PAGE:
Headscarf ban relaxed in Turkey
Istanbul – The relaxing of a ban on Turkish students wearing Islamic headscarves to college has done little to silence a debate about the limits to the enforcement of secularism on campus.
The Higher Education Board (YOK), which oversees universities, instructed professors earlier this month not to kick out students because of their outfit, a move which effectively put an end to the longstanding the headscarf ban.
The YOK decree – issued upon a complaint by an Istanbul University student – amounted to a reversal of a decision by the same body 12 years ago that had led to the ban, forcing hundreds of girls to either quit their education or wear wigs or caps to conceal their headscarves.
Many universities have now opened their doors to veiled students, but others maintain the ban, contesting the legality of the decree, which came after the ruling Islamist-rooted Justice and Development Party (AKP) took control of YOK.
Much to the ruling party's ire, the constitutional court had scrapped a government-sponsored amendment in 2008 to let women wear headscarves on campus on the grounds the ban was necessary to protect Turkey's secular system.
The lifting of the ban has been warmly welcomed by many students who had previously tried other more unconventional ways of covering themselves.
"We looked ridiculous, with our hats and raised collars... especially in summer. I felt bad when people turned to look at me in the corridors," said Tugba Pistofoglu, a student of engineering at Istanbul Technical University.
"I'm now going to class with more pleasure. And as I can express myself freely, I think it will also play on my grades."
However Fatma Benli, a lawyer who has specialised in the defence of veiled students, estimated that about half of the some 100 universities in the country still enforce the ban.
Moreover, she said, "in some cases, students can enter campus but professors tell them privately they should remove the veil, or give them a bad grade, or will draw up a disciplinary file, and sometimes kick even them out of class".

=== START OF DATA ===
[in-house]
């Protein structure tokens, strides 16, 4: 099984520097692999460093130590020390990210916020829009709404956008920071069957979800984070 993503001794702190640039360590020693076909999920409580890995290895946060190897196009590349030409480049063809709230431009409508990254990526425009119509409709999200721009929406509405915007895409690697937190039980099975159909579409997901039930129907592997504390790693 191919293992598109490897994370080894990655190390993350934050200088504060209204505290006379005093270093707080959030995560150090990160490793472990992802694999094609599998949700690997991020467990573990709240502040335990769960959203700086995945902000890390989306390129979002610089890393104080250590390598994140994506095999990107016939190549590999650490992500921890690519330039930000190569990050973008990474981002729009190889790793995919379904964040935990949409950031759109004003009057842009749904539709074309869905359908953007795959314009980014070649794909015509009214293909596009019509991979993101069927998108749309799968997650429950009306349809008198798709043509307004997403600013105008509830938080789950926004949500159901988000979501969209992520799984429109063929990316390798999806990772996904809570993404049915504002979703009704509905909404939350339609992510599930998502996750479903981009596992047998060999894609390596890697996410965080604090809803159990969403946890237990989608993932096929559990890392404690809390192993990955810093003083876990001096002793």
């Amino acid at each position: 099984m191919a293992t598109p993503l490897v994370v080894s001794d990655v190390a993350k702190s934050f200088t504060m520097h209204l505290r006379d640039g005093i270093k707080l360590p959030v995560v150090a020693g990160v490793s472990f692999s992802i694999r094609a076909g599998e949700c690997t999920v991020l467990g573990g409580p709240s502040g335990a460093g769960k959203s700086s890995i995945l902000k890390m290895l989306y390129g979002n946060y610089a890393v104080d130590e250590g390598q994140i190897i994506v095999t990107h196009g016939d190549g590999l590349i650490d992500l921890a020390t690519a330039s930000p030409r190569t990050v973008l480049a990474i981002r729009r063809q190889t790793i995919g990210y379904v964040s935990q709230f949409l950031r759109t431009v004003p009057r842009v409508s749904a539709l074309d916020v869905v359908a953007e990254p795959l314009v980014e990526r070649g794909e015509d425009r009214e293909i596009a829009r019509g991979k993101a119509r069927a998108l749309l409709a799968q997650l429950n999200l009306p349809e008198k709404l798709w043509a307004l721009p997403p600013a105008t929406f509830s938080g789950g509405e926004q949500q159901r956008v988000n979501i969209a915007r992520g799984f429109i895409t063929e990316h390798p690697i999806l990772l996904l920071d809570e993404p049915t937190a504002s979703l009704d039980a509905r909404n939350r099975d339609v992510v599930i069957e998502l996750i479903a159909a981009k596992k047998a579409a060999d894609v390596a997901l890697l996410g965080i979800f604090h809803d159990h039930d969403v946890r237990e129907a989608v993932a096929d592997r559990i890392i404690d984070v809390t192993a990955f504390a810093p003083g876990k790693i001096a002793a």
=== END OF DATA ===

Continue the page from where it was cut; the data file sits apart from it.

The wrangling reached a climax last week when Turkey's chief prosecutor issued a harsh warning against lifting the ban, saying that such a move would constitute a breach of Turkey's secular principles.
The warning came shortly after AKP officials had began meetings with opposition lawmakers in a bid to hammer out a parliamentary compromise to abolish the ban.
The initiative was launched after Kemal Kilicdaroglu, head of the secularist main opposition Republican People's Party (CHP), also said he favoured an end to the ban, marking a U-turn from his party's previous line.
The AKP, backed by many secular liberals, insists the ban flouts freedom of conscience and the right to education.
But hopes for compromise were quickly dashed as the CHP accused the government of having a secret Islamist agenda, pointing at AKP reluctance to guarantee that the headscarf would remain prohibited in schools and public offices.
In the meantime, about 1 000 academics signed a petition against easing restrictions in universities.
"The issue is not about the freedom to wear the headscarf, but the freedom not to wear it," Alpaslan Isikli, a scholar leading the campaign, told the Milliyet daily.
His remarks echoed the fears of many secularists that allowing the headscarf on campus will increase social pressure on women to cover up and pave the way for lifting similar bans in schools and government offices.
But Kubra Nurcakmak, a veiled student of political science at Istanbul University, dismissed such fears out of hand, pointing at her friend Kevser, who did not cover up.
"We never had a conflict on the issue. Do you really think I'm going to pressure or alienate her?" she said.